From what can it cleanse? I dare not mention every kind of sin, but there is no sin from which it cannot cleanse. What a preciousTruth of God that is, "The blood of Jesus Christ, His Son, cleanses us from all sin." During this last week I have been withBrother Offord conducting Prayer Meetings. And he told, one evening, a tale which I made him tell every evening afterwards,for I thought it so good. He said there was a poor man living in Dartmoor who had been employed during the summer in lookingafter horses, cows and so on, that were turned out on the moor. He was a perfect heathen and never went to a place of worship,perhaps, since he was a child. For him there was no Sabbath. After a time, he grew very ill. He was over 60 years of age and,having nothing to live upon, he went into the workhouse. While he was there, it pleased the mysterious Spirit to make himuneasy as to his soul. He felt that he must die and the old man had just enough Light of God to let him see that if he diddie, all was wrong with regard to a future state. He had a little grandchild who lived in a neighboring town-Plymouth, I thinkit was-and he asked leave for his grandchild to come in to see him every day. As he was very ill and near death, that wasallowed. She came in and he said to her, "Read the Bible to me, Dear." She complied and the more she read, the more wretchedthe old man grew. "Read again," he said. The more she read, the more dark his mind seemed to be with a sense of guilt.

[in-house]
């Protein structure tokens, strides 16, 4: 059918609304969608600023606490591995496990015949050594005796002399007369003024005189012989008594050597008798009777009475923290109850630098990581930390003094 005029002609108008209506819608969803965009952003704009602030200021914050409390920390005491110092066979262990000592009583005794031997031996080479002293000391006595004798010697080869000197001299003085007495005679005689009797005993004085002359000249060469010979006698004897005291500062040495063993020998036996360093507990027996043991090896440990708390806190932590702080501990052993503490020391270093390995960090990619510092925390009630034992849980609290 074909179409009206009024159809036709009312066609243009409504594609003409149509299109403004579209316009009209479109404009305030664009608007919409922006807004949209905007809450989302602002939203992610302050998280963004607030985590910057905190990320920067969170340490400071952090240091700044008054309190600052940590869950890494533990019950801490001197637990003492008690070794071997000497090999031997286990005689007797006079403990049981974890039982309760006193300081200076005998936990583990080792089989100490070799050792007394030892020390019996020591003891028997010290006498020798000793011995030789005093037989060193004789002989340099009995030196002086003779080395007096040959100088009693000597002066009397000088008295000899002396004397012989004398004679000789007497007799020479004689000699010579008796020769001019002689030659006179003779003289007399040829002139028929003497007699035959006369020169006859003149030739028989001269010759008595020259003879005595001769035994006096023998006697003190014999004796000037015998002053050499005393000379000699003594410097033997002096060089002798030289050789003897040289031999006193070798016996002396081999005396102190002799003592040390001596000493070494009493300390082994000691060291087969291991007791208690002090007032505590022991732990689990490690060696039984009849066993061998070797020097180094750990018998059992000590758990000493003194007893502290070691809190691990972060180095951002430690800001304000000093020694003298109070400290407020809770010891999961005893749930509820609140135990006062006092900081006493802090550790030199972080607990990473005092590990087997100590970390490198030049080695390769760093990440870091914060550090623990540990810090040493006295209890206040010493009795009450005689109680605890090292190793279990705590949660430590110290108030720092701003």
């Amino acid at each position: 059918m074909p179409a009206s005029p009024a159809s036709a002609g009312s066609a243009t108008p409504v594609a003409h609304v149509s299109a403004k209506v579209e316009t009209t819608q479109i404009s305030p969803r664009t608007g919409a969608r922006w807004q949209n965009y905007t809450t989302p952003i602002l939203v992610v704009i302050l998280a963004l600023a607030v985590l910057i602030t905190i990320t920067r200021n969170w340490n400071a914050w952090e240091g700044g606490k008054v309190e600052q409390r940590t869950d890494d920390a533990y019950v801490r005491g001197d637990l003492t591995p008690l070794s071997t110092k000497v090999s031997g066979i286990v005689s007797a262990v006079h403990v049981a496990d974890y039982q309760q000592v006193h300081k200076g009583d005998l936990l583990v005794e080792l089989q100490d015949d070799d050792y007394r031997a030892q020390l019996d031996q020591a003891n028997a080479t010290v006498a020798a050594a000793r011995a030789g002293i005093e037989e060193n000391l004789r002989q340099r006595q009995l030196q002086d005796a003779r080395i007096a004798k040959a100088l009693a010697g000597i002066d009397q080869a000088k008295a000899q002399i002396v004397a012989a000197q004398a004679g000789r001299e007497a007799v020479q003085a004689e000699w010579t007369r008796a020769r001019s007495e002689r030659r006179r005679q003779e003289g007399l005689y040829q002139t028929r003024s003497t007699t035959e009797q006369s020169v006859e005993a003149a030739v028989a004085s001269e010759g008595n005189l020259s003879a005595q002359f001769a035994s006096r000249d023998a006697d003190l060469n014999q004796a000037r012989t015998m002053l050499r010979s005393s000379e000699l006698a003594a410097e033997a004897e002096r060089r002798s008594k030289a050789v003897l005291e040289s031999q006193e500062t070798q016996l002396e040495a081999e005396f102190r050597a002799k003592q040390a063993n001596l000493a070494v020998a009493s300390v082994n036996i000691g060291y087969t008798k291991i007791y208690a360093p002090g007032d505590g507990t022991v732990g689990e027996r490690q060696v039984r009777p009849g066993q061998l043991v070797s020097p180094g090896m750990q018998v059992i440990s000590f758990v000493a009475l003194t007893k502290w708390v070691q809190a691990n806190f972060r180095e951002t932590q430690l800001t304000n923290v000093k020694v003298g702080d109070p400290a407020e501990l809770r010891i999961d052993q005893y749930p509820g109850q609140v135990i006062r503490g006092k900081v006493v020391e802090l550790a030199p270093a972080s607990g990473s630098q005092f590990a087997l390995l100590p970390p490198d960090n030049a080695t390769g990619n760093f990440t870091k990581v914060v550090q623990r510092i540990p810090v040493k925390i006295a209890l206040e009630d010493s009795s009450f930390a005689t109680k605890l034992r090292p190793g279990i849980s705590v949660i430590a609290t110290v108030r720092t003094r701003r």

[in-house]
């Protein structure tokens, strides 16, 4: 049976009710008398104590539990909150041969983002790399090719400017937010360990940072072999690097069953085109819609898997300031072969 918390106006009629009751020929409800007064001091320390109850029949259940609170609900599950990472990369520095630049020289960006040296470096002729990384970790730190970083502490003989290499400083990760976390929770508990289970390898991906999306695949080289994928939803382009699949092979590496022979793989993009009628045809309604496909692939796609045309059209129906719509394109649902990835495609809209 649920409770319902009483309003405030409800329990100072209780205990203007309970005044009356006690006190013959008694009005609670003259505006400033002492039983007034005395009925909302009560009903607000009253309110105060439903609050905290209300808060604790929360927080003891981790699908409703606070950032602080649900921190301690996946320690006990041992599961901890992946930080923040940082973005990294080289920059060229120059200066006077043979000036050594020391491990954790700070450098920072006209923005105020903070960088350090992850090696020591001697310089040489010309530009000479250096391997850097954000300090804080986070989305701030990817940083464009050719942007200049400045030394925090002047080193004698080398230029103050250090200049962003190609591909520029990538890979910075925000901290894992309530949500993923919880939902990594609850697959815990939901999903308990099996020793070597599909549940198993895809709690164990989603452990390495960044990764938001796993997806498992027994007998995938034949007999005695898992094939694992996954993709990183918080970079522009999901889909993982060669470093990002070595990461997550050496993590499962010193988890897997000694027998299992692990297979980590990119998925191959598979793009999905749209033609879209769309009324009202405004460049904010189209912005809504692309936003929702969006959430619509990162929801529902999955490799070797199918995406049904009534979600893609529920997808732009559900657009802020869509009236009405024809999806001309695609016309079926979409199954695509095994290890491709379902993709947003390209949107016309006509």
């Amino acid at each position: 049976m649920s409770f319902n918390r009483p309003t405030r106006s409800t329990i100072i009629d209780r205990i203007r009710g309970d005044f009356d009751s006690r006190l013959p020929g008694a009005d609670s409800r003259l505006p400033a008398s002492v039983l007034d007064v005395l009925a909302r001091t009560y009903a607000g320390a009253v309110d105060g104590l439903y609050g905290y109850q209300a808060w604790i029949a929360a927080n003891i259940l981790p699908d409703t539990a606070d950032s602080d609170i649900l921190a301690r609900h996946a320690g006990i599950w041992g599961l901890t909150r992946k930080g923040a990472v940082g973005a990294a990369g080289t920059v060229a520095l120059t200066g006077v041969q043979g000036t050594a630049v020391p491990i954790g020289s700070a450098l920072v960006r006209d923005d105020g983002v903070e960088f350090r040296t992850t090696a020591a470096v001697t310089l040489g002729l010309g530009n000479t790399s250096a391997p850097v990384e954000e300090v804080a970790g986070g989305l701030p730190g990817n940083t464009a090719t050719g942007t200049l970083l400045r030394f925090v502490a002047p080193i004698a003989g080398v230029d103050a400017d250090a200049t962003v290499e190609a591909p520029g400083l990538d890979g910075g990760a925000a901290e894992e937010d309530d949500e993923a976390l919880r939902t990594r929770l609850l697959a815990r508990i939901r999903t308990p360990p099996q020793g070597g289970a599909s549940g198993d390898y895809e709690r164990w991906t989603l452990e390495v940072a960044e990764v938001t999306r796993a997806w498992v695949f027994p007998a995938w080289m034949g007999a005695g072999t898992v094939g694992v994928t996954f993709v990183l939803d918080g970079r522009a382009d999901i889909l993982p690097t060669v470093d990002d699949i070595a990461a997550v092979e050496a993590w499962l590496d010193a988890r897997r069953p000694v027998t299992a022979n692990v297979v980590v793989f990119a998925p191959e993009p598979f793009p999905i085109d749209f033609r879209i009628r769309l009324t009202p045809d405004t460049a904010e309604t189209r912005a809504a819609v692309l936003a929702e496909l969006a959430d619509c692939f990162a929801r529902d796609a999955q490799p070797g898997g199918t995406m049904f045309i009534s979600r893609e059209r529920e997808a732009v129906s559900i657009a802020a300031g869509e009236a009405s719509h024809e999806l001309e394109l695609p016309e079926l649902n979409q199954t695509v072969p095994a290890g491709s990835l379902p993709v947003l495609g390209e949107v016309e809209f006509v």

At last, one day, she came to that passage in the first Epistle of John-you know it-"The blood of Jesus Christ, His Son, cleansesus from all sin." "Is that there?" he asked. "Yes, Grandfather," replied the little girl, "that is there." "Is that there?""Oh, yes, Grandfather, it is there." "Then read it again! Read it again!" She again read, "The blood of Jesus Christ, HisSon, cleanses us from all sin." "My Dear, are you sure it is just like that?" "Yes, Grandfather." "Then read it again, Dear.""The blood of Jesus Christ, His Son, cleanses us from all sin." "Then," he said, "take my finger and put it on that verse.Is it on that text, Child?-is my finger on that blessed text?" "Yes, Grandfather." "Then," he said, "tell

them," (alluding to his friends) "that I die in the faith of that!"-and he closed his eyes and doubtless entered into eternalrest. And I will die in the faith of that Truth of God, by the Grace of God-and so will you, I trust, Brothers and Sisters,die with your finger on that text, "The blood of Jesus Christ, His Son, cleanses us from all sin." Oh, it is sweet livingand it is sweet dying if you can rest there! Now we see, then, that whatever your sins may have been, they are all includedin those little words, "all sin"-therefore be of good comfort, poor Sinner-if you believe in Jesus Christ, you are born ofGod and His blood cleanses you from all sin!